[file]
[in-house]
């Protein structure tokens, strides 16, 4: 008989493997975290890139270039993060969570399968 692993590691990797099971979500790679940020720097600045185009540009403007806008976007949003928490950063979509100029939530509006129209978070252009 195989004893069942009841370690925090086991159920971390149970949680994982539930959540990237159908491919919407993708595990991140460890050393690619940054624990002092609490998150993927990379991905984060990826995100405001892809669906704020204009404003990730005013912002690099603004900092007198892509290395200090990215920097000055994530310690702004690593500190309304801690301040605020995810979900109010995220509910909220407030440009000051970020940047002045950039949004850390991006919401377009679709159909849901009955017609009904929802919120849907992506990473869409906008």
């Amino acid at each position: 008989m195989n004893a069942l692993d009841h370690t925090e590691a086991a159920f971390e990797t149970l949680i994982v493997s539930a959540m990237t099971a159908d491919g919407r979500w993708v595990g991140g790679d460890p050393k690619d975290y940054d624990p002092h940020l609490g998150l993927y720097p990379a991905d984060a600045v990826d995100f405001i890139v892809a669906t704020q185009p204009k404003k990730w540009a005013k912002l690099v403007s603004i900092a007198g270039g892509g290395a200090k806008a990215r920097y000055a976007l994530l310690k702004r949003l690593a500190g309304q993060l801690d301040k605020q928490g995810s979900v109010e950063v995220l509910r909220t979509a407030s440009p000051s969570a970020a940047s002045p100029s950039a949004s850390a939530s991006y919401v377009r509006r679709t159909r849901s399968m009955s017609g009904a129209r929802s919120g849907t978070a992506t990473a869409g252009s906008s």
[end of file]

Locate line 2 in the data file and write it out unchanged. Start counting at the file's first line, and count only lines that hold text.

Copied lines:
């Protein structure tokens, strides 16, 4: 008989493997975290890139270039993060969570399968 692993590691990797099971979500790679940020720097600045185009540009403007806008976007949003928490950063979509100029939530509006129209978070252009 195989004893069942009841370690925090086991159920971390149970949680994982539930959540990237159908491919919407993708595990991140460890050393690619940054624990002092609490998150993927990379991905984060990826995100405001892809669906704020204009404003990730005013912002690099603004900092007198892509290395200090990215920097000055994530310690702004690593500190309304801690301040605020995810979900109010995220509910909220407030440009000051970020940047002045950039949004850390991006919401377009679709159909849901009955017609009904929802919120849907992506990473869409906008």